BOSTON — Believe it or not, the Red Sox actually played a game Tuesday.
Most of the pregame chatter centered on the news that Stephen Drew had agreed to a one-year deal with the team. Once the dust settled, the Red Sox faced the Toronto Blue Jays at Fenway Park. It wasn’t pretty.
The Blue Jays launched four home runs en route to a 7-4 win in the series opener. Let’s go over some notes from the Red Sox’s fifth straight loss.
— Felix Doubront left Tuesday’s start in the fifth inning with left shoulder fatigue.
Doubront had a hard time putting into words the sensation he felt. He said he didn’t feel pain and acknowledged it was more numbness.
Doubront, who said he began feeling the discomfort in the second inning, got knocked around in his four-plus innings of work. He gave up five runs on five hits, including two homers, while throwing 65 pitches.
The left-hander surrendered back-to-back doubles to Jose Reyes and Melky Cabrera to open the fifth inning. Doubront’s fastball velocity topped out at 88 mph — well below his 92 mph average — in that inning, so it was clear that something was physically wrong.
Doubront will undergo an MRI on Wednesday.
— Edwin Encarnacion smoked two home runs, giving him 11 this season. The effort marked Encarnacion’s third multihomer game of the season and the 14th of his career.
Cabrera and Erik Kratz also went deep for Toronto.
— Xander Bogaerts had a tough day. Not only did the 21-year-old learn he’ll be moving off his natural position upon Drew’s arrival, but he also committed two errors — one fielding, one throwing — at shortstop.
Bogaerts went 1-for-3 at the dish. He should have had another hit and at least one RBI, but Blue Jays third baseman Brett Lawrie robbed him with the bases loaded in the fourth inning.
Bogaerts ripped a line drive to the left side, and Lawrie laid out to knock it down. Lawrie popped up, stepped on third base and fired home, where Kratz tagged David Ortiz to complete a crazy, inning-ending double play.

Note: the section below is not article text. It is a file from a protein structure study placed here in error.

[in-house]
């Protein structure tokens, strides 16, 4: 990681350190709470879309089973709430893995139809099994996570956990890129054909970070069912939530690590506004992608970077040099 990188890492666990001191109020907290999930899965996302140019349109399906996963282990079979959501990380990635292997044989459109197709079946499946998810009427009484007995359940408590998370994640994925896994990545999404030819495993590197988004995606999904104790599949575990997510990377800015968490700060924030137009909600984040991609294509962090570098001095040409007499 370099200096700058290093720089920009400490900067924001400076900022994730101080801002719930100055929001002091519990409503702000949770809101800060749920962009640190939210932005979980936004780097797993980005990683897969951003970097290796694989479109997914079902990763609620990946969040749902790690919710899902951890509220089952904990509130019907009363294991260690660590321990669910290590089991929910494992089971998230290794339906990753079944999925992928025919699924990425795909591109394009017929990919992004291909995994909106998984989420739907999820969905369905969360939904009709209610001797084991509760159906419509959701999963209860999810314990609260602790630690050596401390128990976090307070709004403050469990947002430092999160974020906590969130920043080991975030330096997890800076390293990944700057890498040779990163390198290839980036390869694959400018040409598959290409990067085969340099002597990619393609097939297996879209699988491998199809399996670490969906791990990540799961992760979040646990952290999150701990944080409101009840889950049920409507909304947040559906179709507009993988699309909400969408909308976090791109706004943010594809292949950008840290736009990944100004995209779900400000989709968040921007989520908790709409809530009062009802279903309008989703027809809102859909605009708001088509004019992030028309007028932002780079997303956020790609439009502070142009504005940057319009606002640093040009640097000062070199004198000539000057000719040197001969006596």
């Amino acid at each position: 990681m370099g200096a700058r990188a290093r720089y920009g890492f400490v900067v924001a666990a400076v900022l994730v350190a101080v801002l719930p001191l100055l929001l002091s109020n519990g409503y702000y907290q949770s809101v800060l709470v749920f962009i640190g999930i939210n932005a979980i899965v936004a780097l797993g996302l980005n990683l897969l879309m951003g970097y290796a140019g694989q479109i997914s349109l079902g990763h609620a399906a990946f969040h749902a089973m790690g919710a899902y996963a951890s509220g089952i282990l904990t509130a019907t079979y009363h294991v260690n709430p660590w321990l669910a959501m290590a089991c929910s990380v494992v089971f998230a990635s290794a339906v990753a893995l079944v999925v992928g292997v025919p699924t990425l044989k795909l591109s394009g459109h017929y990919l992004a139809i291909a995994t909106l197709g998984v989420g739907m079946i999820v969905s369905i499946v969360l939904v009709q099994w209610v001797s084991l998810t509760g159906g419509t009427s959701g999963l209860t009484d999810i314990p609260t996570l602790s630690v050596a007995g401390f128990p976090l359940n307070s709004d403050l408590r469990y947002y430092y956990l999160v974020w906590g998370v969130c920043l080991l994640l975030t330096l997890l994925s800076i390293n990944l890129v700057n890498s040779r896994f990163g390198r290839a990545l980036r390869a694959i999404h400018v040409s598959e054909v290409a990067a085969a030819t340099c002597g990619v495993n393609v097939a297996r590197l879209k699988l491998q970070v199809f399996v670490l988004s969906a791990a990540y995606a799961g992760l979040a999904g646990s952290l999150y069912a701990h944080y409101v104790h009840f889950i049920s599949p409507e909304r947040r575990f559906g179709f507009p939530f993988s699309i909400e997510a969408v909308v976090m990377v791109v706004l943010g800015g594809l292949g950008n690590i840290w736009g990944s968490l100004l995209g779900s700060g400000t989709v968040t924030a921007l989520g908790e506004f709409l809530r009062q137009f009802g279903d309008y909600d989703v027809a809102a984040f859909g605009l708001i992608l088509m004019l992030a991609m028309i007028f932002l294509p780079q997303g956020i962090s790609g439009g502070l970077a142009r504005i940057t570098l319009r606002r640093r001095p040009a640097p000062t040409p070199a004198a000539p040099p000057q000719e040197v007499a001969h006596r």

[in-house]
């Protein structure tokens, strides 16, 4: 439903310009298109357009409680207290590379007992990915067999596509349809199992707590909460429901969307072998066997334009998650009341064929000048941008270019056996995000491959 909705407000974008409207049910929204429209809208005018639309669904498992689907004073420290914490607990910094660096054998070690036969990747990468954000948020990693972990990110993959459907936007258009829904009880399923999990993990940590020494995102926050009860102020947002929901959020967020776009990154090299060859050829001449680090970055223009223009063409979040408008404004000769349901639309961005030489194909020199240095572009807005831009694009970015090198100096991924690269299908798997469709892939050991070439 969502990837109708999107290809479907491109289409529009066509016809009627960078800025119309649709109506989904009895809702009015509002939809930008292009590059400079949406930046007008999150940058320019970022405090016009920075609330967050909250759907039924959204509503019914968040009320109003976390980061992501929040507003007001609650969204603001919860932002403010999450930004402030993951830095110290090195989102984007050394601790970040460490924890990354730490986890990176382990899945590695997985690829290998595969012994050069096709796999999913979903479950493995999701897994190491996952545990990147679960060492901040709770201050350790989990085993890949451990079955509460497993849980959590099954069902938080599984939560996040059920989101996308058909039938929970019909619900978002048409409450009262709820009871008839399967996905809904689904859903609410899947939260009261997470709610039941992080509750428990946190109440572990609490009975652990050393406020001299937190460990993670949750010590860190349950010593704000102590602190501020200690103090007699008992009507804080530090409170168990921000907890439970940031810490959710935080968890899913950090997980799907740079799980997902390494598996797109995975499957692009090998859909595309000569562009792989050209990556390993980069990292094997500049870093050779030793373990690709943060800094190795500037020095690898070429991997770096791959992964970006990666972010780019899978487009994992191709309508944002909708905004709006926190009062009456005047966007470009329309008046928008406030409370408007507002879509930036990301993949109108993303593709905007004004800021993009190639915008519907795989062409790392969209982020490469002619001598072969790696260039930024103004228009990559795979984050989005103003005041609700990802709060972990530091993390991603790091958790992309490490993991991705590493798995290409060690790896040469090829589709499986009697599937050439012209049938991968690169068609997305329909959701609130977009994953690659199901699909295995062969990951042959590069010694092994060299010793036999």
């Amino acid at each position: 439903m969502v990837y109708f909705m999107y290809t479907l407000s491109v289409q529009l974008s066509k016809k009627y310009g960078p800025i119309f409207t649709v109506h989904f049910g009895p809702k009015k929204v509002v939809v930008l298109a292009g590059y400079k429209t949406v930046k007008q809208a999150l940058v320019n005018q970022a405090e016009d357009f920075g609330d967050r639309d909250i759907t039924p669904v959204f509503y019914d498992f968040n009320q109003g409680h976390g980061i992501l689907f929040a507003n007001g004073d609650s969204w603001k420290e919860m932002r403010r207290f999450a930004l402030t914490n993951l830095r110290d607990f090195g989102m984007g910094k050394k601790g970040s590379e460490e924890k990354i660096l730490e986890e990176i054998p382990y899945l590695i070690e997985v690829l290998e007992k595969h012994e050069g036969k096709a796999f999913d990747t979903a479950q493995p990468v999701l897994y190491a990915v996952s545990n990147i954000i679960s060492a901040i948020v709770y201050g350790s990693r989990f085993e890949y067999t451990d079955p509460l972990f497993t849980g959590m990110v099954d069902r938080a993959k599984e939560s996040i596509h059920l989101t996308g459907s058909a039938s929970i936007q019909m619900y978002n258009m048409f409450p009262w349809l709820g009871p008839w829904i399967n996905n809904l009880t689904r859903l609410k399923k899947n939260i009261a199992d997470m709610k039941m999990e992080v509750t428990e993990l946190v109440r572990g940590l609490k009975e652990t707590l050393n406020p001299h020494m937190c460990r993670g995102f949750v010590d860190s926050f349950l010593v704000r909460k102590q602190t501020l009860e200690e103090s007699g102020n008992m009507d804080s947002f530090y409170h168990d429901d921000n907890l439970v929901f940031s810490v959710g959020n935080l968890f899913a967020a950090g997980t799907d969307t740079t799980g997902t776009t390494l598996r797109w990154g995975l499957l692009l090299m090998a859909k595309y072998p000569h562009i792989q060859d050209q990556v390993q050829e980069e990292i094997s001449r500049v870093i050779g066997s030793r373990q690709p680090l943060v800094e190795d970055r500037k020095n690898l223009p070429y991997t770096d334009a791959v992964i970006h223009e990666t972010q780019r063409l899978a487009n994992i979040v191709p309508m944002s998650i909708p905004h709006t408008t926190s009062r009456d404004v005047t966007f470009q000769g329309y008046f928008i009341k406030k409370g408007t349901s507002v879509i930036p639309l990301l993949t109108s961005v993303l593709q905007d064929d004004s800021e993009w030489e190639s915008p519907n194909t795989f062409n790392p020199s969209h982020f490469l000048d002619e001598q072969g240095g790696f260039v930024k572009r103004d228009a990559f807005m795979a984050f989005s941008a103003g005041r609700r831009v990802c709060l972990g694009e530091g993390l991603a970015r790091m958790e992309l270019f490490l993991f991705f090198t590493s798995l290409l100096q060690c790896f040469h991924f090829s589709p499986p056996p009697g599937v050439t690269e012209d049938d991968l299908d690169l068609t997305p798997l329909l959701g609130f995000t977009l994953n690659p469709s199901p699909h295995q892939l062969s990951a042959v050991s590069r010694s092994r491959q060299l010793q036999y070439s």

— Jonny Gomes led the way offensively for Boston. He collected three hits, including a two-run homer in the sixth inning.
Gomes’ long ball initially wasn’t ruled a home run. It landed on top of the Green Monster — striking the ledge in front of the Monster seats — before bouncing back onto the field. Crew chief Gary Cederstrom called for a review, at which point the initial ruling was overturned.
— Bogaerts and Brock Holt followed Gomes’ home run with back-to-back singles. Manager John Farrell called for David Ross to bunt despite being down three runs, and the catcher popped it up for the inning’s first out. The Red Sox didn’t score any more runs that inning.
— Farrell made an even more curious decision in the eighth inning after Gomes singled and Bogaerts walked to begin the frame.
Farrell asked Holt, who already had two hits, to bunt despite the Red Sox still trailing by three runs. Holt’s attempt was successful, but Ross struck out swinging and Jackie Bradley Jr. popped out.
The bunt call was strange for several reasons — Holt swinging the bat well, both Ross and Bradley struggling, the deficit being three runs, Boston running out of outs, etc. — but Farrell explained his decision after the game.
“Knowing that our top of the lineup was coming up in the ninth inning, (we were) just trying to cut the deficit by one or possibly by two with a base hit,” Farrell said. “We’ve got to trust everyone in the lineup, and despite Brock having good at-bats tonight, I felt like that’s what the situation called for. Didn’t want to turn a three-run deficit over to (Blue Jays closer Casey) Janssen. Any way we could to try to chip away to try to cut into some runs. They’ve been a premium to come by and (we were) looking for anything we (could) to scratch out a run.”